In a move to address very high costs associated with telehealth, the Health and Social Care Information Centre (HSCIC) has launched an open source Kit known as Medici that's based on the Raspberry Pi IoT microcontroller. This Kit contains a low-cost touchscreen tablet as well as medical hardware such as blood pressure cuff, a finger oximeter, and some diagnostic scales. The Kit and the tablet alone are priced at $360, and the rest of the equipment can be purchased separately and connected through a USB cable.

raspberry PI medipi telehealth kit

MediPi from Raspberry PI

The idea behind this affordable telemedicine Kit was incorporated by Richard Robinson, a technical integration specialist at the HSCIC. The software is programmed in Java and JavaFX. The interface is relatively simple to use, with an aim to make it as user-friendly as possible. It consists of a simple tiled layout, such that each tile represents a connected medical device. Patients need to follow the onscreen instructions when they select any particular tile and hit transmit to send the data to their physician. The information is sent through a secure network and while it currently uses NHS Spine messaging system, data can also be transmitted through any other secure messaging service. The information is sent to the physicians, and since the data collected by them can be overwhelming, the Kit also has a functionality to alert the physician when certain readings cross a particular threshold value predetermined by them for a particular patient. Clinicians have also welcomed the idea of this Kit, with some requesting for a two-way messaging system with the patient.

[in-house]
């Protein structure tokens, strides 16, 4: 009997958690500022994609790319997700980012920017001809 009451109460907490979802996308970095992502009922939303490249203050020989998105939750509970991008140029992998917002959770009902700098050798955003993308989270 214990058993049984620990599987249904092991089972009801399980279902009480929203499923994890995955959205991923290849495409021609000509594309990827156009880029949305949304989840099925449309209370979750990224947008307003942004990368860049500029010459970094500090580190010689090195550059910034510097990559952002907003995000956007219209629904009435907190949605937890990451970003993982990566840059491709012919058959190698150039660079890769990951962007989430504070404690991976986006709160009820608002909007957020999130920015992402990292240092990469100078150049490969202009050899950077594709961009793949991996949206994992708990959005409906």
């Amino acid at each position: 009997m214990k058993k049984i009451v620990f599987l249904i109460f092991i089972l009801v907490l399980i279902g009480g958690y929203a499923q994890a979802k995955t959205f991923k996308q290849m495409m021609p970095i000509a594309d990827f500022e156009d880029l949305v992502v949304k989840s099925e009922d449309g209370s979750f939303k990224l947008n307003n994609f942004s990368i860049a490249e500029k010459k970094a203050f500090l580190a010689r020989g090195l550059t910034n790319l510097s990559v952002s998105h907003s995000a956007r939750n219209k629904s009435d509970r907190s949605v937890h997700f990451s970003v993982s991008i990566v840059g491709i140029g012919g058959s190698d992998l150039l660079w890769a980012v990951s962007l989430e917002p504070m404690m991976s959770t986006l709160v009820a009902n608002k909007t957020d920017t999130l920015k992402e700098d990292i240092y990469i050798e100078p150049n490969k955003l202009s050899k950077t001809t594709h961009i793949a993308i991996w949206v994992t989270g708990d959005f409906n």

Read a case story of how Intersog built the world's first free-market telehealth solution for Chicago-based Video Medicine, Inc.

The HSCIC has made it clear that it does not intend to start manufacturing the Kit, but rather it wants interested communities and businesses to take part in the development of more advanced telehealth kits, which are also affordable enough to be used on a large scale. If telehealth kits enter the market at such a price range, it will open a plethora of opportunities for eHealth app developers. Apple is already leading the way in this regard. It has recently opened access to its CareKit that allows developers to use data from such telehealth kits, smart wear, and other clinical data and present this data to the users in a meaningful form.

Earlier in 2015, Apple had launched HealthKit for developers building apps on the iOS platform and ResearchKit for medical researchers to gather and analyze data. ResearchKit gave way to apps which enabled thousands of users across the globe to take part in studies, providing researchers with a huge amount and diversity of user data. Data collection was easier and more frequent. Since its inception, many apps have been developed focusing on diseases like Parkinson’s syndrome in which a record-breaking 10,000 people participated; conditions such as autism, tracking seizures, diabetes, concussions, etc. Researchers had a huge pool of resources to study from and came across conditions and conclusions never anticipated before.

Unlike ResearchKit, CareKit is solely focused on the user, so that he/she can better understand and manage their medical conditions. Developers are already creating apps which enable you to manage your chronic conditions day-by-day or to monitor diabetes symptoms and track your glucose level. This information can also be shared with your physician and your loved ones.

However, developers need not restrict themselves to the development kit provided by Apple. In fact, as telehealth kits such as the MediPi will be more common among users, we will see more innovative apps in the market, which will ease remote / virtual communication of data between the patient and the physician and will create a medical community where people will be more aware and alert of their medical conditions.

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Vik is our Brand Journalist and Head of Online Marketing / PR with 11+ years of international experience in IT B2B. He's also a guest blog contributor to business2community, SitePoint, Journal of mHealth, Wearable Valley and other e-zines.

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